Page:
According to a University of Ghent study, seafood lovers are consuming thousands of pieces of plastic each year.
Scientist found that, on average, a portion of mussels contains about 90 plastic particles – meaning two portions of mussels eaten weekly translates to roughly 11,000 plastic fibers annually.
University of Exeter's Adam Porter, said: “We piled up the thousands of plastics a regular seafood eater would consume in a year and the results were really quite shocking. People do not want to eat any plastic, let alone this amount.”
Plastic was found in almost every one of hundreds of mussels examined.
It remains unknown whether plastic passes from the stomach to body tissues.
Last week, the Marine Conservation Society said Britain is “choking in plastic.” The observation said there is a 27 percent increase in plastic and polystyrene items since 2008 across the UK coastline.
Plastic pollution is overwhelming Britain, making up close to 90 percent of litter on beaches. Plastic bottles accounted for 10 percent of litter found in the Thames.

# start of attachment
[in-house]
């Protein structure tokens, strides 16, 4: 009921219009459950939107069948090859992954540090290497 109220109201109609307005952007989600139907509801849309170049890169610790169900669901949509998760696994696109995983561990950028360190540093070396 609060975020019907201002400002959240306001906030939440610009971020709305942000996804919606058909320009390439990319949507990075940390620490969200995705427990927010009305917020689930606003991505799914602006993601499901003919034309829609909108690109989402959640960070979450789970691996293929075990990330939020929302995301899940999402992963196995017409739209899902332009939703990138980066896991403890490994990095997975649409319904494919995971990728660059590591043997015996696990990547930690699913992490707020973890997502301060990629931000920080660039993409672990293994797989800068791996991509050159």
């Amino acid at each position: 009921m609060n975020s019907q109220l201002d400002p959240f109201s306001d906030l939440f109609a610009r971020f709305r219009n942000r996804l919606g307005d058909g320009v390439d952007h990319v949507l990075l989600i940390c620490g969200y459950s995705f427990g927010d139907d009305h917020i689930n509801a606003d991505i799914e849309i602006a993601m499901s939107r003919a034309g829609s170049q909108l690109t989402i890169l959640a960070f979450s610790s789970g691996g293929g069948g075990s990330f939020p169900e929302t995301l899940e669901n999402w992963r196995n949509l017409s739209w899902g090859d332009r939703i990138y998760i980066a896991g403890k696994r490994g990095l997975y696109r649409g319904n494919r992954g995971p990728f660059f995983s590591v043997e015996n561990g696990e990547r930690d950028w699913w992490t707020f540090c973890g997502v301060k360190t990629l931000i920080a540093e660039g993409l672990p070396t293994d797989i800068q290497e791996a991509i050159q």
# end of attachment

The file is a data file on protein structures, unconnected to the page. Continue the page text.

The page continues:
“Plastic waste is out of control in London. It litters our parks, pollutes the Thames, harms marine life, and adds waste to London’s landfill sites, which may be full by 2025,” said environment committee chairman Leonie Cooper.
About 220,000 pieces of plastic were found along one 37-mile stretch of UK coastline. Among them were 2,509 cotton bud sticks, 13,115 drinks caps and lids, 3,109 drinks bottles and 81,000 additional unidentifiable plastic fragments.
The United Nations is taking major steps to reduce plastic pollution of the world’s oceans. Delegates preparing for the UN environment ministers’ meeting in Nairobi, Kenya, next week will explore options for global action to tackle plastic waste. The agency has committed to a substantial reduction of plastic waste by 2025.
Eirik Lindebjerg from the World Wide Fund for Nature said the meeting could prove a turning point in the crisis.
Scientist Adam Porter, said: “Many people blame beach users for not putting their litter in the bin, they blame fishermen for dumping waste, but our study shows the majority of waste is made up of fragmented plastics which have been in the sea for a long time and broken down – and these come from all of us.
“We need to use plastics responsibly, and they need to be recycled to protect the hundreds of animal groups known to be swallowing this waste.”
Exeter University study collected data from council workers who cleared beaches in North Cornwall between January 2005 and December 2011.